One of the things that most baffles me is the panic that ensues when there is a flight delay. Over and over again you hear the tired refrain, “I am going to miss my connecting flight!”
Well, let’s take a look at this issue.
When you book a flight you will almost always have two or more connecting flights. That is because of the “hub and spoke” system the airlines use. If you are flying from New York City to Los Angeles you can probably get a direct flight. But Syracuse to New York? How about Cleveland to Portland? You can expect to change planes somewhere during the trip.
The booking systems show flight suggestions. You know, city A to city B via city C. City C has the “layover” and that layover time is specified in the itinerary. However, that layover time is based on a best case scenario.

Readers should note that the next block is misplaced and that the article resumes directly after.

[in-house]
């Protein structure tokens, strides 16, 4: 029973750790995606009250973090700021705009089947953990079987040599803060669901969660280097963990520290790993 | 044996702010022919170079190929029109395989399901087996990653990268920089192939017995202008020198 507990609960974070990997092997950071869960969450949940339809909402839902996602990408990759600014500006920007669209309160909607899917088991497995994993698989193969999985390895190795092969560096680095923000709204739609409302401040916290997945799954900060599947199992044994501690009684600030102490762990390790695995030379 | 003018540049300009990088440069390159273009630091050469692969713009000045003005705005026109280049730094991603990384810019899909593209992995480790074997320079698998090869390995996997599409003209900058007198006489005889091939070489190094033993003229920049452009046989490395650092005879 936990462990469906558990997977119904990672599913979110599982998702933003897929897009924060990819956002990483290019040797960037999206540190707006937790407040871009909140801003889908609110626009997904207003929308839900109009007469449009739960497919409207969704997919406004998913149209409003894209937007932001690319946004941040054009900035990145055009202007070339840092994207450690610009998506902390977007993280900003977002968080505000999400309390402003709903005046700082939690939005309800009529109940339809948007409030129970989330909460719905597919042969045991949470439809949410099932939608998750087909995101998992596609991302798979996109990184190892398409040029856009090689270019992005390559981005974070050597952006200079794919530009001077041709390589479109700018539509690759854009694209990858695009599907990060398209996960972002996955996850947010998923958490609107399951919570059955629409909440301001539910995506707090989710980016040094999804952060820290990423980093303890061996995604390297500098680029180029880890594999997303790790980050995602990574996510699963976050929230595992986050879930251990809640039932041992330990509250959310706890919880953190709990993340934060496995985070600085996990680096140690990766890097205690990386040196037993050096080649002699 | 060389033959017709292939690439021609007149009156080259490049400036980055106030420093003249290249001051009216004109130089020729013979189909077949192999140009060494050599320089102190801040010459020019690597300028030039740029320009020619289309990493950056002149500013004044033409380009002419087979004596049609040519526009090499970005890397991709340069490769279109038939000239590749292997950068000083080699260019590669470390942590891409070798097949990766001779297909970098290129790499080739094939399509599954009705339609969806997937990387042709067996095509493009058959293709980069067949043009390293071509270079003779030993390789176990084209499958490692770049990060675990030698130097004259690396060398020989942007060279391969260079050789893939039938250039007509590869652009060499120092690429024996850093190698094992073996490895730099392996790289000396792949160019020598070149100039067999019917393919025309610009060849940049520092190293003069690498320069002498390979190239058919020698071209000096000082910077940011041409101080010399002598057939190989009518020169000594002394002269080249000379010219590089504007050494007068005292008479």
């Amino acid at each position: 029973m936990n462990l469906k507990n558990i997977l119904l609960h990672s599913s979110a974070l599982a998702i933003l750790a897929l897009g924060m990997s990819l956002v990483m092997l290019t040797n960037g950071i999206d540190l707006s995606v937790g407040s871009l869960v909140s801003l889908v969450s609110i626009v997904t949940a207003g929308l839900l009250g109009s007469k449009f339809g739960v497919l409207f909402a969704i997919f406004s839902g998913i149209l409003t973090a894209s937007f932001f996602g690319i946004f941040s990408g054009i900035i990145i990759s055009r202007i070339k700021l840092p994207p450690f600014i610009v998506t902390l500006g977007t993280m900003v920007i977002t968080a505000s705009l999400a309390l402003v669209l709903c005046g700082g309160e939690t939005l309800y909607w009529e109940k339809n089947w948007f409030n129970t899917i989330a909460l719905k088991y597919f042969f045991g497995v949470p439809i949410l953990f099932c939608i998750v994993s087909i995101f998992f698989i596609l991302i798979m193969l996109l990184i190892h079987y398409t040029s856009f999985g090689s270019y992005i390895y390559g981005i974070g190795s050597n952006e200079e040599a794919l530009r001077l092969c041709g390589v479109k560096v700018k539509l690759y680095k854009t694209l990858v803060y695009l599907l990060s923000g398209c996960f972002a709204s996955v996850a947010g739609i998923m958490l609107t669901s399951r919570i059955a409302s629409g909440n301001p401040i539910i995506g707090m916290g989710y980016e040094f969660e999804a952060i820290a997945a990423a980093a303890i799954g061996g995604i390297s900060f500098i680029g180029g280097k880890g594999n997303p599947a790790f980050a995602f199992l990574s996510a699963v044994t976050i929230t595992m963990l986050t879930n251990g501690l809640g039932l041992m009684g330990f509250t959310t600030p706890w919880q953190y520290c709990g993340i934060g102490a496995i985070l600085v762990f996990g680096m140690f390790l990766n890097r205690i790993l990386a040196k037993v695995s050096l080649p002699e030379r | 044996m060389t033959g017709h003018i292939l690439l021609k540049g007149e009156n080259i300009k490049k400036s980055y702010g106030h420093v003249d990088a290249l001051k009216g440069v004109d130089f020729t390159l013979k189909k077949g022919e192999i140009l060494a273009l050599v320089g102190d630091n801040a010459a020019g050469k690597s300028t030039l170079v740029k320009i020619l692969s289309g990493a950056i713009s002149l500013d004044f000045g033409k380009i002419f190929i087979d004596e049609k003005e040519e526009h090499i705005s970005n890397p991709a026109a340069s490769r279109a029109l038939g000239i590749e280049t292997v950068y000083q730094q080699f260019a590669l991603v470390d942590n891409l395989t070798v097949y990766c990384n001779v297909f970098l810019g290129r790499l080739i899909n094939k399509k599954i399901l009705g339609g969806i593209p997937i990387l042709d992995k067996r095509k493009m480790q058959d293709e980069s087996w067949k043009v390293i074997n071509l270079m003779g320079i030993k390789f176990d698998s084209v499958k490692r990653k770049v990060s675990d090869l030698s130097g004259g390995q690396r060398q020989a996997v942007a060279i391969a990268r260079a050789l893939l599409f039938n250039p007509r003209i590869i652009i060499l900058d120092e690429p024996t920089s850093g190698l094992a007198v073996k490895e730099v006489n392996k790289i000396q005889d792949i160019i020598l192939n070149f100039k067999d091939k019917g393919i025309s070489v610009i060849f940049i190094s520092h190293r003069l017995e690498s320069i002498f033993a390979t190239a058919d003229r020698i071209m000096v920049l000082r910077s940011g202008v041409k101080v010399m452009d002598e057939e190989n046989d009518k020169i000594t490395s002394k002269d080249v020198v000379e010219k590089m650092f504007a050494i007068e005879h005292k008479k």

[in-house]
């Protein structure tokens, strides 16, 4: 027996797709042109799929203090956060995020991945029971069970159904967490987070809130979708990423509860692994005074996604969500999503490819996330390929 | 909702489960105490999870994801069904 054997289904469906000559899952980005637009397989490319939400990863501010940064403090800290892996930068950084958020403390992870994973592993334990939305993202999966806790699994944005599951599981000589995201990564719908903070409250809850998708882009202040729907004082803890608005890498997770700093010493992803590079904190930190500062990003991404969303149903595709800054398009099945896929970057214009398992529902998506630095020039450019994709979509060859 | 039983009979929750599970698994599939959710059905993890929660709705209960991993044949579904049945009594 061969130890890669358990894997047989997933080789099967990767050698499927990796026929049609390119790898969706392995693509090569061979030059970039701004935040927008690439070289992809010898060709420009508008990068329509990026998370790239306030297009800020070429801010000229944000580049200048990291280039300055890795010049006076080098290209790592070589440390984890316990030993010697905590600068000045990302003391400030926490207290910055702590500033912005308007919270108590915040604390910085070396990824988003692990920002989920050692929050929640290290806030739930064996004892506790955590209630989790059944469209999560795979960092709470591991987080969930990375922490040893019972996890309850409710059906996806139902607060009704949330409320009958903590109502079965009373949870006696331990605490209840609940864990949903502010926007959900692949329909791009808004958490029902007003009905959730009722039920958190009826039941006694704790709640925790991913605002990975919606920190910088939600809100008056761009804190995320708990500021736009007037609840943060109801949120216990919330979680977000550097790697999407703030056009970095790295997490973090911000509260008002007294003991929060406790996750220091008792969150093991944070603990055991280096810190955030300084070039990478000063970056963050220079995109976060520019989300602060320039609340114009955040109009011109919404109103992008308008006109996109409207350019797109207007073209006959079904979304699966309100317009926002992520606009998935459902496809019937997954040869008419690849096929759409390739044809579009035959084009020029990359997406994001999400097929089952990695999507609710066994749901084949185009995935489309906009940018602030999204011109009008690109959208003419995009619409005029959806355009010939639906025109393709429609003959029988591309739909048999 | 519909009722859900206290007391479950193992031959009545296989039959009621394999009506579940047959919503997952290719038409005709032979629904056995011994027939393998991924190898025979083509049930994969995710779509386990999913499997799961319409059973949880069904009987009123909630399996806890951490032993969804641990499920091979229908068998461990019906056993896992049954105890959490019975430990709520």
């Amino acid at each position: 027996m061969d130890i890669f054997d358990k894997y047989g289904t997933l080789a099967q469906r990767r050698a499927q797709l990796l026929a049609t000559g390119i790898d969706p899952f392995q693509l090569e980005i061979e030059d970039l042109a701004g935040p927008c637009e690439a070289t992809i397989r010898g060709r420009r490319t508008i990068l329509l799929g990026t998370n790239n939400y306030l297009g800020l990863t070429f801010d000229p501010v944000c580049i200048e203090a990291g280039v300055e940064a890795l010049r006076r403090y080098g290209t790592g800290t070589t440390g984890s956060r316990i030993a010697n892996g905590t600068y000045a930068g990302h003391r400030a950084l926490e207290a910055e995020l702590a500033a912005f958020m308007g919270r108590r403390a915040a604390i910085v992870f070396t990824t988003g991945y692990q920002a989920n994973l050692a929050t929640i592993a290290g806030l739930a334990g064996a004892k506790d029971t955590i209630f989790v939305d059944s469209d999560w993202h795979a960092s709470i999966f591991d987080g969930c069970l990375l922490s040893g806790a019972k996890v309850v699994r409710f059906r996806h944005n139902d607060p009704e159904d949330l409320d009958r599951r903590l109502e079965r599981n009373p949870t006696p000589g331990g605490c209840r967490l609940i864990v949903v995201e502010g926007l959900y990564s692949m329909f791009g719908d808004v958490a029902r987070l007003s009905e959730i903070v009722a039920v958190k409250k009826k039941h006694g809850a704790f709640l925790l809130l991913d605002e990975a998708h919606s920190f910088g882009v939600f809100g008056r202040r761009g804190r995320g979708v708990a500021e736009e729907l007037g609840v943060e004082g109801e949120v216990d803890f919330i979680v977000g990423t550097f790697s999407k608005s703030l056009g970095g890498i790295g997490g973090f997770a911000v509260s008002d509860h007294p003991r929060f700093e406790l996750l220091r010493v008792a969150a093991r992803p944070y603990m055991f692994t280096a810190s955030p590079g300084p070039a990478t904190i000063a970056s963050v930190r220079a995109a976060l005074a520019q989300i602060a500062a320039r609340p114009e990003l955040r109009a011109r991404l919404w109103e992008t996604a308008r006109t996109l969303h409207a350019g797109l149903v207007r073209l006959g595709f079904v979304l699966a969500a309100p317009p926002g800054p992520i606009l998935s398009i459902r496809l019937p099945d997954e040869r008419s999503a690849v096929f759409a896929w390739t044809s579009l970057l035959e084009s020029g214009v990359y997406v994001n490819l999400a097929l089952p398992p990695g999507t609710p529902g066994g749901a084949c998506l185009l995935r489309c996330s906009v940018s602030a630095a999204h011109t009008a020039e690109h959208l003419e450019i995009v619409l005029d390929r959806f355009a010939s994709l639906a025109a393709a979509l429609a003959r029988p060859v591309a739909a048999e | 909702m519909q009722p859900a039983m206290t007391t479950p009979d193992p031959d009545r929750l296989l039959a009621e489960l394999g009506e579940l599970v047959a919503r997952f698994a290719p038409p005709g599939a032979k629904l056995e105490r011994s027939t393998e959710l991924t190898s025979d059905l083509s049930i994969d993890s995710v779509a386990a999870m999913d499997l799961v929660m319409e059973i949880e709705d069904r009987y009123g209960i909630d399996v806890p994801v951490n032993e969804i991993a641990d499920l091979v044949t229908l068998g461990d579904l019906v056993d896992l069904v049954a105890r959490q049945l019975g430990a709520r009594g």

During certain times of the year you can expect a higher than average chance for a delay. Why? The answer is simple- weather. You can bet your frequent flyer miles that if there is a blizzard in the mid-west that there will be problems in the system. Warmer weather brings thunderstorms, so summer may not be much better sometimes.
The airlines cannot control for weather. Nobody can. Weather is as weather does. But, if you are traveling during a bad weather season you should allow for extra connection time.
I recently had a 3 hour layover in Detroit. That wasn’t my idea, by the way, I was subject to the plans made by others. But, because I was traveling in a bad weather season I was content to have some extra time in case an flight got delayed somehow.
Detroit is huge, and the thought of dashing between gates in the A Concourse did not sit well with me. Of course, Detroit also has what maybe the best large airport in the US. That means I had the opportunity to wander along and enjoy what DTW has to offer. In my case, everything went very smoothly and I had no pressure during the layover.
I hope your next trip is as successful.